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Journal of Nanoparticle Research

, Volume 13, Issue 4, pp 1549–1556 | Cite as

Commentary: Roles, opportunities, and challenges—science museums engaging the public in emerging science and technology

  • David Chittenden
Special Focus: Governance of Nanobiotechnology

Abstract

Even a cursory reading of the public engagement in science (PES) literature over the past decade reveals that public engagement is becoming part of the “orthodoxy of 21st century science policy” (Stilgoe, Nanodialogues: experiments in public engagement with science, 2007, p 16), Moving forward, there appears to be strong consensus that (1) public engagement is an essential component for shaping sound science policies, research agendas, and governance structures; (2) more opportunities for accessible and successful PES need to be developed and implemented to have meaningful impact; and (3) a broader and more diverse range of publics need to be reached through PES activities. This article explores the role that U.S. science museums and centers could play in creating and delivering PES programming focusing on current science and technology developments and issues, with particular attention to nanoscience and nanotechnology. Also addressed will be some of the factors that support increased PES involvement by museums, some of the challenges museums need to overcome to sustain ongoing PES, and several recommendations to achieve broader PES impact through science museum participation.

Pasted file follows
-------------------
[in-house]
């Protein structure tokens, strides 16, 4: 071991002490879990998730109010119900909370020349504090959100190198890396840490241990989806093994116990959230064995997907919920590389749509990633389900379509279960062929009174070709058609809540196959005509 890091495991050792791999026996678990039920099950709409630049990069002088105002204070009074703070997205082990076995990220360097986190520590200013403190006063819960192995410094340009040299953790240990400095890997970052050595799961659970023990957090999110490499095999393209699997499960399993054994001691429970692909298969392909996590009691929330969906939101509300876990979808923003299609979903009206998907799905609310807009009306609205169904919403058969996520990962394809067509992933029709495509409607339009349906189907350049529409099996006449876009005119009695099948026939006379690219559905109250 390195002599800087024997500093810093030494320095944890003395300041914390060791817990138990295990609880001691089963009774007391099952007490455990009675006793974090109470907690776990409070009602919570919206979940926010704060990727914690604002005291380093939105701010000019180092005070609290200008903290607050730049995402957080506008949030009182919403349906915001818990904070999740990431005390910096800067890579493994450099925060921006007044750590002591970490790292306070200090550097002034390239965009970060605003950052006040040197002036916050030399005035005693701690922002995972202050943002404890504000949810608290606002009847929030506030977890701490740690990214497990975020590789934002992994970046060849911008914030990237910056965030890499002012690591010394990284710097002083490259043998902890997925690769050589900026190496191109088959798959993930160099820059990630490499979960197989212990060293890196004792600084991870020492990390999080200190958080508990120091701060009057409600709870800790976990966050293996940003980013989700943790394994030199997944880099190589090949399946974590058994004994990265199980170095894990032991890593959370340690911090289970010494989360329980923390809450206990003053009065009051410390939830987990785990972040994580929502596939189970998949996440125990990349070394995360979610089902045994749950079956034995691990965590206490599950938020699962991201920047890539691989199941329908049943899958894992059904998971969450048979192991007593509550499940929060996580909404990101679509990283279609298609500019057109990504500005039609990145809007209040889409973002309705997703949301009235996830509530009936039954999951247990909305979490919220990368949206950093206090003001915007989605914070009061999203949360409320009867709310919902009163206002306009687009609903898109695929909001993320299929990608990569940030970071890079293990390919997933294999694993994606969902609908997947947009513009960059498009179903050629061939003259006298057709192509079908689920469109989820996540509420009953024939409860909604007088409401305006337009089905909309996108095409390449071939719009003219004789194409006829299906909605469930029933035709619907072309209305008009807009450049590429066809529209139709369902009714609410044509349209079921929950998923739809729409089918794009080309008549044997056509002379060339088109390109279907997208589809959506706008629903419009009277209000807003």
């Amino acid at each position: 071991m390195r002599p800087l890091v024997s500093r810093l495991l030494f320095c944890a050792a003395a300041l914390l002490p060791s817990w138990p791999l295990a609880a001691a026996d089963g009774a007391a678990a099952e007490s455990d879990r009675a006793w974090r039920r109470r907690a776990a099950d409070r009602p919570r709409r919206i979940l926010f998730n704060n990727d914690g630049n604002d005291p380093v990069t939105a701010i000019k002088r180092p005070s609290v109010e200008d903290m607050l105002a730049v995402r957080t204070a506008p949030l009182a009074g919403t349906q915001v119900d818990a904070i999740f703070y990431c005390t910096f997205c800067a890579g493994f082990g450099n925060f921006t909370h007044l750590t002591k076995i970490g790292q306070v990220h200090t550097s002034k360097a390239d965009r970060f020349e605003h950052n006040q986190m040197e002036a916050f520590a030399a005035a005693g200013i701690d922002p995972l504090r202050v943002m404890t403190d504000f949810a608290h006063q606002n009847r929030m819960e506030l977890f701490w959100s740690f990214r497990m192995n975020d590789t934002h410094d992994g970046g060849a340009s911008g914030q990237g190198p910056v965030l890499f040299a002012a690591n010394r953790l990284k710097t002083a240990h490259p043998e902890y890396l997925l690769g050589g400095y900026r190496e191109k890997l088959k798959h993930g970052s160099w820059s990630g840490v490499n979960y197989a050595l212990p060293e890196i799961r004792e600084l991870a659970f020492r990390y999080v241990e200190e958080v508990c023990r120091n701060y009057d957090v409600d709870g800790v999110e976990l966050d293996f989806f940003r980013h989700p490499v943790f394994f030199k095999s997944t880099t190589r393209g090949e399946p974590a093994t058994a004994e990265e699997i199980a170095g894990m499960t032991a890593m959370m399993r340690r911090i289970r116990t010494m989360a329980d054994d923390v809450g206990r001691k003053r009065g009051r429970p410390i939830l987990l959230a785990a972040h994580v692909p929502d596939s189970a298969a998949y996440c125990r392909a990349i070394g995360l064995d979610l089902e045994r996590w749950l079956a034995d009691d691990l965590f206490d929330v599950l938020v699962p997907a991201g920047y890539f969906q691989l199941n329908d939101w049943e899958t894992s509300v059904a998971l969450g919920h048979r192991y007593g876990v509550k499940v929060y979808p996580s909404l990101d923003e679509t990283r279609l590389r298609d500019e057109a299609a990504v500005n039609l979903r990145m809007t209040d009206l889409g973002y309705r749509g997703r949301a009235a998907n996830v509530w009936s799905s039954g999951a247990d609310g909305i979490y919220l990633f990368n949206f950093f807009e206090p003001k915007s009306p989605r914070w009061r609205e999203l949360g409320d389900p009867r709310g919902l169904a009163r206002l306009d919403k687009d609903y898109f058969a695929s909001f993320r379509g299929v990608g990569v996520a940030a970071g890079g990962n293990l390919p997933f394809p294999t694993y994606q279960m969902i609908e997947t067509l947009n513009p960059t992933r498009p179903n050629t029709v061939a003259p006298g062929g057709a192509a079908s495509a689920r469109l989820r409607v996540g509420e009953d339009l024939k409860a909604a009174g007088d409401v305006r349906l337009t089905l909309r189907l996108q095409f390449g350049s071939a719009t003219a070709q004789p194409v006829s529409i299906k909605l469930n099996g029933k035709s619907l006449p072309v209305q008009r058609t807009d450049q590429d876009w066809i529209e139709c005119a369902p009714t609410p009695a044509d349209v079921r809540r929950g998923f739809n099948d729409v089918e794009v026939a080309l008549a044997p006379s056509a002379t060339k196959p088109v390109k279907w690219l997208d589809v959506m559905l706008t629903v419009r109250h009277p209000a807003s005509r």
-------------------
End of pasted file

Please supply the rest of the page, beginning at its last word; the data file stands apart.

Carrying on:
Keywords

Public engagement in science Science museums Informal science education PES strategies and program models PES in nanotechnology Governance 

Notes

Acknowledgments

Preparation of this article was supported by National Science Foundation (NSF) grant #0608791, “NIRT: Evaluating Oversight Models for Active Nanostructures and Nanosystems: Learning from Past Technologies in a Societal Context” (Principal Investi-gator: S. M. Wolf; Co-PIs: E. Kokkoli, J. Kuzma, J. Paradise, and G. Ramachandran). The views expressed are those of the author and do not necessarily reflect the views of NSF.

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Copyright information

© Springer Science+Business Media B.V. 2011

Authors and Affiliations

  1. 1.Science Museum of MinnesotaSt. PaulUSA

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